stop to pity ye, d' ye see, when there be others
in just as bad a case."
"Well," said Jack, after awhile, "there 's
this about it: they sha'n't keep me when I get

ashore in the Virginias; I '11 find some way to
get back home again, see if I don't. As for my
case being a common case of kidnapping, why,
that 't is not. Here am I with a fortune just
left me, and it big enough to buy up the whole
of this brig and Captain Butts into the bar-
gain, and yet to be carried away in this fashion
as though I were no better than a London ken-
nel picker. I tell you"-and his voice choked
-" 't is a mightily hard case!"
Sim made no comment. He finished tying
up Jack's head, pinning the last pin and patting
down the bandage smooth.

THERE was a man on board of the Arundel
who had once been one of the America pirates.
His name was Christian Dred. It was the
name that first caught Jack's ears. Christian
Dred!" said he; "why, that 's as strange a
name as ever I heard in all my life!" Then
one day he asked of the man himself, Is Chris-
tian Dred your real name ? "
My real name! repeated the man; "why,
certain 't is my real name. What d' ye think
they 'd call me Christian Dred for if 't were n't
my real name? "
"Why, I don't know," said Jack; "'t is
such a strange name."
'T is n't strange to me," said Dred, "seeing
as how I 've carried it nigh forty year."
But it was when he heard the men talking
about the man, and saying that he was a pirate,
that Christian Dred really became wonderful
to him.
The names of Captain Avery and of Captain
Kidd were very famous in England, and Jack
had often heard stories about them. Just at
that time, both the Americas and the Indian
Ocean were overrun with pirates. It was about
the time that Captain Edward England had
made himself famous by capturing a treasure-
ship with, it was said, an Indian princess
aboard. Blackbeard in the Americas had made
himself quite as famous. Jack had many and
many a time listened to stories about these
pirates, never quite believing them. Now it
seemed almost incredible to him that Dred




had really been a pirate, and he hardly could
believe it. Everything about the man became
strange and wonderful to him; the red hand-
kerchief he always wore around his head, the
ear-rings in his ears, and the narrow, bead-like
eyes, and the crooked scar down across his
cheek. It seemed to him that Dred was just
what he would have pictured a pirate to be.
One day there were three or four of the
crew and some of the redemptioners lounging
up under the lee of the bow rail. Spin us a
yarn, Dred," said a sailor named Stivins.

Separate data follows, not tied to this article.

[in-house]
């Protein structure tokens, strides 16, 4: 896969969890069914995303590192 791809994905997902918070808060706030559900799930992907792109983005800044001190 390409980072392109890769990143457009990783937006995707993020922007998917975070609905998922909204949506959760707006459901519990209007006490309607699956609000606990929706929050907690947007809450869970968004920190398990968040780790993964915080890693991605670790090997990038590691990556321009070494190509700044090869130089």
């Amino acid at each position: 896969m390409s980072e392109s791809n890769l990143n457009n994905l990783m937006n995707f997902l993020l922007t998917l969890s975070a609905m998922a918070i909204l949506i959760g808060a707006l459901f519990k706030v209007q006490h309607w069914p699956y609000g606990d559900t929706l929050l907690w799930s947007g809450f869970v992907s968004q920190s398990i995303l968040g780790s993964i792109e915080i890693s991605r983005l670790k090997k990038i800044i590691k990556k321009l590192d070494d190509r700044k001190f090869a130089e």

"Tell us about the 'Good Intent,' Dred,"
said another.
Oh, I 've told you that afore," said Dred.
Heave ahead, and tell you about the Good
Intent, Dred," said Stivins.
Dred took his tobacco-pipe out of his pocket
and began very carefully to fill it. Well,"
said he, "the Good Intent were a bark, and
she sailed from Bristol, England-"
Oh, go back to the beginning," said Stivins;
about your being with Blackbeard."
Dred was striking his flint-and-steel, and did
not speak until after he had lit his pipe and
puffed out several clouds of smoke. "Well,
then," said he, I were with Blackbeard. We'd
cruised up from Honduras and had stopped
off at Charleston. I 've often told you about
that there, the way Morton and we went
ashore at Charleston, and made 'em gin up a
chest of medicine, and how Blackbeard stopped
all the crafts a-coming into Charleston harbor.
Well, arter that-and we made a pretty good
purchase of it, too-Captain Blackbeard ma-
rooned a lot of men off a sand-spit at Topsail
Inlet. Then we got away through Ocracock
and Pamlico to Bath Town.
"Well, arter we 'd been at Bath Town for
a while, we went off on another cruise. We
sailed about the bay and up and down for
maybe nigh onto a month without overhaul-
ing much of any account. Then one day the
lookout sighted a sail bound seeming for the
Chesapeake Capes. When we raised her we
made her out to be a bark of six or seven hun-
dred tons' burden. That were early in the
morning, as I mind me. Well, we chased her
all day, and at last overhauled her about two
hours of sunset. We fired a gun across her

bows, but she would n't surrender, being armed
and having a stomach for fighting. She fired
at us and hit us a many times, and we fired
maybe a dozen or so broadsides afore she
hauled down her colors and we could come
aboard her. She was cut up mortal bad. The
captain was wounded, and two men was hurt
so bad that one on 'em died while we was
aboard. That there bark was the most valley-
able purchase we 'd made for many a day,
being ladened with cloth goods and general
supplies to a rich planter, which his name was
Parker. Captain Teach had the captain up and
was for axin' him all about the prize, but we
could make little or naught out o' him. He
would n't speak a word. I won't tell ye all
that Captain Teach did to him; but no, he
would n't speak a word. So Captain Teach
had up the supercargo, for the lubber had
gone below. The man was so scared-like
that me and another fellow had to carry him
up, and then hold him betwixt us, else he
would have fallen on deck like a block. He
begged and prayed us not to shoot him, and
made such a mouth of it that Captain Black-
beard vowed he would shoot him if he did
not hold his noise. Then he began axin' him
questions, until by and by it came out that
there were a chist of money aboard in care of
young Mr. Ed'ard Parker, who was coming
home from England, where he 'd been to col-
lege. We all knowed who Mr. Ed'ard Parker
was, seeing' as how his father, Colonel Parker,
is so great a man in Virginy, d' ye see ?
"'And where 's the young gentleman and